A new material – Stanene – could be the world’s first to conduct electricity with 100% efficiency at the everyday temperatures enjoyed by us and our computer chips rather than the unearthly deep-freeze of nearly absolute zero.
Named partly from the Latin for tin – stannum – it consists of just a single layer of tin atoms and has the potential to take energy efficiency to a whole new level.
Scientists have spent the last ten years studying an amazing class of materials known as topological insulators which only conduct electricity on their surfaces and edges, rather than through their middles. Reducing a topological insulator to the point where it is only one atom thick gives it the extraordinary property of being able to conduct electricity with absolute efficiency, unlike every other material we know of which loses a chunk of the initial energy in the process of transfer.
There are a number of topological insulators around, but only Stanene is a perfect conductor at room temperature, giving it the most commercial potential.
Rare Earth Elements (the clue is in the name) are in short supply and we need more and more of them to build all sorts of things, from hybrid car batteries to flat-screen TVs.
Global demand for Rare Earth Elements (REEs for short) is expected to top 185,000 tons by 2015 and although some are actually quite plentiful, others live up to their name and are in short supply.
Scientists have been trying to recycle REEs from industrial waste water but up until now haven’t been able to find a way to do it that wasn’t hopelessly expensive and impractical.
Now though, it seems help is at hand…..a nanomaterial known as nano-magnesium hydroxide which has already proved its usefulness by removing some metals and dyes from waste-water, captured over 85% of REEs experimentally diluted in water.
This handy material, that looks like a flower under a high-powered microscope, offers us the triple whammy of saving REEs, protecting the environment and, since it will reduce our need to import REEs from abroad, it will also bring economic benefits.
Never mind planets that manage very nicely thank you without a star (see last post), scientists have now found others that are happily orbiting their personal sun so closely that according to all the physics we currently know, they shouldn’t exist either……
One in particular is Earth-sized and has an Earth-like density so is likely to be made of pretty similar material but it is just a bubbling ball of molten lava, circling its star in less than 9 hours in one of the tightest planetary orbits yet seen.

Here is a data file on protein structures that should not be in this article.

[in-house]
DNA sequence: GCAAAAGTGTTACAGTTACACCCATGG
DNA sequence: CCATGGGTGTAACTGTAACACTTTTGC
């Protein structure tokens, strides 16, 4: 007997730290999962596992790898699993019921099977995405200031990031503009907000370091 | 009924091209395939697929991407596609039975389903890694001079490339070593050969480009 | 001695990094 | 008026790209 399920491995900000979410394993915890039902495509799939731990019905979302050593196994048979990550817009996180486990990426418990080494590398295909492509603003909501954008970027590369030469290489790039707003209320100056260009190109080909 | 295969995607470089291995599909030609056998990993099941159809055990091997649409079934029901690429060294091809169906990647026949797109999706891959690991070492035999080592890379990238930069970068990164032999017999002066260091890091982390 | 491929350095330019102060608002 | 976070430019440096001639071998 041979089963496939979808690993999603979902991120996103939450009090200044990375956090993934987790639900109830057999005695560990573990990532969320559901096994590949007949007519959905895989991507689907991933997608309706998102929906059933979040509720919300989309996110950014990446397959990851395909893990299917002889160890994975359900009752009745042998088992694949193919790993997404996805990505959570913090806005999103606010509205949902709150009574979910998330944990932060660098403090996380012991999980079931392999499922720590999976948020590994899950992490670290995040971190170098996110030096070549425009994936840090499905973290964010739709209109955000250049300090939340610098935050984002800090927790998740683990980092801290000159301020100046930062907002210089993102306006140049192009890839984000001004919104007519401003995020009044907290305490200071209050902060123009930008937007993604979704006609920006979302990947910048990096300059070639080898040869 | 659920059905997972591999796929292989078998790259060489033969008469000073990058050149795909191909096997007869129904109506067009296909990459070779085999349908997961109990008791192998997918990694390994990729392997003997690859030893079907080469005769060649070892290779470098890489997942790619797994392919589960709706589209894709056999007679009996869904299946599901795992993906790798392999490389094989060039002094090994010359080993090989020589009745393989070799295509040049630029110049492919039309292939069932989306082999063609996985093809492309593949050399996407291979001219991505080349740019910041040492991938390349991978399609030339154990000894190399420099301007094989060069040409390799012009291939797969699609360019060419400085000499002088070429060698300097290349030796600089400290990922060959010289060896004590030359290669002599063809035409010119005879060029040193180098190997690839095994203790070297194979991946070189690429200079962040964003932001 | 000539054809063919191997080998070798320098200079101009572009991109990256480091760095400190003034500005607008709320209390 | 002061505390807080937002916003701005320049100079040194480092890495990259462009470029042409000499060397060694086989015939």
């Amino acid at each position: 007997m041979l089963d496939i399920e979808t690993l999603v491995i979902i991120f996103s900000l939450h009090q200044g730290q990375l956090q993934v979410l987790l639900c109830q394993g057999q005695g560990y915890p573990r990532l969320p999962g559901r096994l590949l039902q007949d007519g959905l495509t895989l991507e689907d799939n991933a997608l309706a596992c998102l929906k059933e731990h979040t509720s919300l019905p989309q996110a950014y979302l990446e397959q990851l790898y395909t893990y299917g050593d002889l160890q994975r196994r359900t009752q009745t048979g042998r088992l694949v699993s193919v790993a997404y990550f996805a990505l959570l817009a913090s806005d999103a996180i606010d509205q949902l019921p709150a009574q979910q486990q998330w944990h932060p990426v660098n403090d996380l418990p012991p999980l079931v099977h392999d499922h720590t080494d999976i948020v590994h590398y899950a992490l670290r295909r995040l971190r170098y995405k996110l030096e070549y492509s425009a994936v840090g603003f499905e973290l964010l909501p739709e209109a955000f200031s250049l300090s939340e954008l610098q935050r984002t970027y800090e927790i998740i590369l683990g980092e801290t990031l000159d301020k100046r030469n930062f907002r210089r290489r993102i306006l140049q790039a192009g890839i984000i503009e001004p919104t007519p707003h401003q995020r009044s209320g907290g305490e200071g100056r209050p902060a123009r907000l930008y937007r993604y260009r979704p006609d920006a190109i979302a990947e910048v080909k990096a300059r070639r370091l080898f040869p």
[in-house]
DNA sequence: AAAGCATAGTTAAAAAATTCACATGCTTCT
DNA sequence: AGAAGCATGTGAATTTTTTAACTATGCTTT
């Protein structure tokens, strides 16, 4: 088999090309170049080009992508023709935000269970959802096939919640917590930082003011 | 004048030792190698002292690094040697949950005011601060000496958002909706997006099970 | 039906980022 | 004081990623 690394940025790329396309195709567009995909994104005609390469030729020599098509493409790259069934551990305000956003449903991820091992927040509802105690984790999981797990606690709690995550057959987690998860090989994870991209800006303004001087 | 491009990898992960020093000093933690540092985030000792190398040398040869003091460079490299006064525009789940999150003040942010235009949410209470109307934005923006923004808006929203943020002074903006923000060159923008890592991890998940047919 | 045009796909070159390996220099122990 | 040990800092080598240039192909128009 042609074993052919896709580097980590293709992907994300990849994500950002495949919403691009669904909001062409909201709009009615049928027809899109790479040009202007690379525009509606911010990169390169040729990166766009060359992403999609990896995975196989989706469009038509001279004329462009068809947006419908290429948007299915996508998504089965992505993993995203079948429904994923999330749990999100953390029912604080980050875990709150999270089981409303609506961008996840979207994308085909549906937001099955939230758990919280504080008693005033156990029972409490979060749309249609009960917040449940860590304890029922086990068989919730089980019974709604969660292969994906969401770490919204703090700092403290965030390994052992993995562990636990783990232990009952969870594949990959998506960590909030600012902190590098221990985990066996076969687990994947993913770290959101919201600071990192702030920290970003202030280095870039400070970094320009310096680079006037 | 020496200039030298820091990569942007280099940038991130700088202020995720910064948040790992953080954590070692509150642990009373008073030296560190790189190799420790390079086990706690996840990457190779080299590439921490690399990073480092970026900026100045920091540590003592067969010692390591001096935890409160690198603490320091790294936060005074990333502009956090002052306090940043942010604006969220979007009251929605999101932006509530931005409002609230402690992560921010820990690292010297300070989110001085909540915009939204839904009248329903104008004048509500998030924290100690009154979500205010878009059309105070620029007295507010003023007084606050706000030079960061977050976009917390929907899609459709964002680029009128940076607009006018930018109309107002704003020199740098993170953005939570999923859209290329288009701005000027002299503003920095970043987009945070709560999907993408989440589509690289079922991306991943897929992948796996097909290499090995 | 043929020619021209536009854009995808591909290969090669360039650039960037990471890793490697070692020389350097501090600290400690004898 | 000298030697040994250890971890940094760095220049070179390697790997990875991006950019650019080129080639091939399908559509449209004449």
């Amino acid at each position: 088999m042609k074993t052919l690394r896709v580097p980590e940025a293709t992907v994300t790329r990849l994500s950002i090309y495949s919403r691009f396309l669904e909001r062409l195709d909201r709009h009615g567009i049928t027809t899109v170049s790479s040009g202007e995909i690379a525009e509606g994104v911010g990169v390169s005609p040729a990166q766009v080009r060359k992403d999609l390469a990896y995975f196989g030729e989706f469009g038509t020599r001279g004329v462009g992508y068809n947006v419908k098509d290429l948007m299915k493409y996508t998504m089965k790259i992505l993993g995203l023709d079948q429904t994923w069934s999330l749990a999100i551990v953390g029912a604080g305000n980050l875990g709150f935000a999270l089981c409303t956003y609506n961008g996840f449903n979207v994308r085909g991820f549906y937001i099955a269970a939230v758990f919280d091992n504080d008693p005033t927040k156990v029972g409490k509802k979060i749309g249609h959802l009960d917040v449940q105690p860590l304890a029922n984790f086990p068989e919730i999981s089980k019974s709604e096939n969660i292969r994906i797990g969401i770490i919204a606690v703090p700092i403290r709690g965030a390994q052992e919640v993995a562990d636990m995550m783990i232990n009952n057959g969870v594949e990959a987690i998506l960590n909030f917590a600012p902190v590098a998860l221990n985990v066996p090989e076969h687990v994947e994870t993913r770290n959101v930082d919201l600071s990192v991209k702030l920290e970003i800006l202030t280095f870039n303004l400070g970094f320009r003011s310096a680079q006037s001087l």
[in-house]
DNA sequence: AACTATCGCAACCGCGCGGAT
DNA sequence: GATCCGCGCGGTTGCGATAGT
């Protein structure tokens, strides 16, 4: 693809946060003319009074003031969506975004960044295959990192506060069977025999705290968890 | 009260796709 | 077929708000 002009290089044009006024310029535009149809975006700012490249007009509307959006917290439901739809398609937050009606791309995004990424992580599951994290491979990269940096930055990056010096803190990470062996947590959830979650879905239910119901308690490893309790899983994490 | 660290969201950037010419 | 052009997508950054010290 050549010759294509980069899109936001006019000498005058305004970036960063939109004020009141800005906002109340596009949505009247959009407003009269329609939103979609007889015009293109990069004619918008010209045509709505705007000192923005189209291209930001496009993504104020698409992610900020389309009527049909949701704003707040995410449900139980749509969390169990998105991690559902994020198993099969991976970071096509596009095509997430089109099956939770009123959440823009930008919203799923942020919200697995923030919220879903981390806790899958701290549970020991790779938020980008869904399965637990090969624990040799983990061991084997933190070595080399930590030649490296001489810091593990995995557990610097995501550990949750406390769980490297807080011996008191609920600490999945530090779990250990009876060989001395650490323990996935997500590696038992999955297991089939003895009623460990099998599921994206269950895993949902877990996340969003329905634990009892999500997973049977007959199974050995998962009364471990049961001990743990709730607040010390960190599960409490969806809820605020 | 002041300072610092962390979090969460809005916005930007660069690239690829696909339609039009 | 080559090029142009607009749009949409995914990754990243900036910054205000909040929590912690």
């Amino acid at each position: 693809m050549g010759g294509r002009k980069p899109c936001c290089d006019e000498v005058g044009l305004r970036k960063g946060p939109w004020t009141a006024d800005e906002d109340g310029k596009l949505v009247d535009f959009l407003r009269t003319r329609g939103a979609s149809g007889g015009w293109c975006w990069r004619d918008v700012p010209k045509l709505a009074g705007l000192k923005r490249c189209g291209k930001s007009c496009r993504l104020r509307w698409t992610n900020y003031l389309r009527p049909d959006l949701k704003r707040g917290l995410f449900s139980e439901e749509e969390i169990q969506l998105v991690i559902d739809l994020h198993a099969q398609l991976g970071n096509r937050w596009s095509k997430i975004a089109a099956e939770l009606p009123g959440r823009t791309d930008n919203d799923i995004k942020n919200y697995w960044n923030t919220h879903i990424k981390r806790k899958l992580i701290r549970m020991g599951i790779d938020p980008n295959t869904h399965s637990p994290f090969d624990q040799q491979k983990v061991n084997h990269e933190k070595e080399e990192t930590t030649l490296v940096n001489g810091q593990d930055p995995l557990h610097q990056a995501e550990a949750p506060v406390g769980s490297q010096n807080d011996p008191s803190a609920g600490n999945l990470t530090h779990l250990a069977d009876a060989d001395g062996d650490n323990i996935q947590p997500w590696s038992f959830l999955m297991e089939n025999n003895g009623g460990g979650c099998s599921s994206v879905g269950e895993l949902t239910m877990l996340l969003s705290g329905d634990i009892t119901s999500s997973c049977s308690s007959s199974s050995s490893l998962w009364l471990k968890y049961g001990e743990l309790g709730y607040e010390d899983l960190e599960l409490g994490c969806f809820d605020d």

The problem, as far as scientists are concerned, is that current theories of planet formation can’t explain how it could either have formed so close to its star, or how it could have formed elsewhere and moved inwards. Not only that, but when this planetary system was forming, the star would have been bigger, so actually the planet’s present orbit would have been inside the star itself…..
Curiouser and curiouser……..So, it couldn’t have formed where it is as you can’t (as far as we understand things) create a planet inside a star, but neither could it have developed further out and moved inwards as there is no mechanism (that we know of) that would have stopped it going all the way in and being destroyed.
However it seems that the trick, whatever it is, is quite common as there is a whole new class of planets being discovered, all of whom are Earth-sized and all orbit their particular stars in less than 12 hours. Not that any of them can look forward to a long life, in astronomical terms, as gravitational tides will eventually move them so close to their star that its gravity will rip them apart.
Perhaps all Sol-type stars have such planets? Perhaps there used to be something similar running around inside Mercury’s orbit long ago?
We all know what planets are – whether they are small and rocky like the Earth or large and gaseous like Neptune, the one thing they have in common is that they orbit a star.
They formed, we believe, from accumulations of matter that slowly coalesced into planetary bodies of varying size and density and they are held by gravity in an endless orbit around their particular star.
Eventually the star dies and either consumes its planets in a massive supernova or, if it isn’t big enough to go out with such a bang, it collapses into a small dead star that carries on travelling through space surrounded by small dead planets.
However all these assumptions are going to have to be re-thought as some astronomers have now discovered a free-floating planet, unattached to any star whatsoever.
The things they know about it include the fact that It is only 80 light years from the Earth, has a mass six times that of Jupiter and apparently was formed very recently – just 12 million years ago. The things they don’t know include how and where it was formed and why it has ended up all on its lonely ownsome….
NASA’s Voyager 1 spacecraft, which has been travelling for 36 years, is now about 12 billion miles or 19 billion kilometres from the sun and has finally hit (not literally) interstellar space.
To be accurate, it is still – just – in a transition region immediately outside the solar bubble, where some effects of the sun are still apparent. The heliosphere, or solar bubble, is the area covered by the charged particles that surround the sun and it extends way beyond the outer planets.
Voyager 1 is actually crossing the boundary between the heliosphere and interstellar space itself – an area known, logically enough, as the heliopause.
Mission controllers still receive data every day from Voyager 1 and its sister craft Voyager 2, which is not far behind, having detoured past Uranus and Neptune. The signals from both craft are very dim – about 23 watts, or the power of the light bulb in your fridge. Which sounds bad enough, but by the time the signal has travelled for 17 hours all the way back to earth, it is only a fraction of a billion-billionth of a watt.
No-one knows when exactly Voyagers 1 and 2 will cross into true interstellar space, but barring disasters, they seem set to power out into the interstellar void, eventually snapping the tenuous thread of signal that still attaches them to their home planet.
Once upon a time (between 130,000 and 100,000 years ago) there were three major river systems flowing north across the Saharan sands and emptying into the Mediterranean.
Researchers have come up with this scenario after simulating paleoclimates in the region and, of course, evidence for these rivers is now buried by dunes. However, they may well have provided the migration routes for people who are known to have travelled (somehow) across the Saharan mountains to the more fertile lands that bordered the Mediterranean.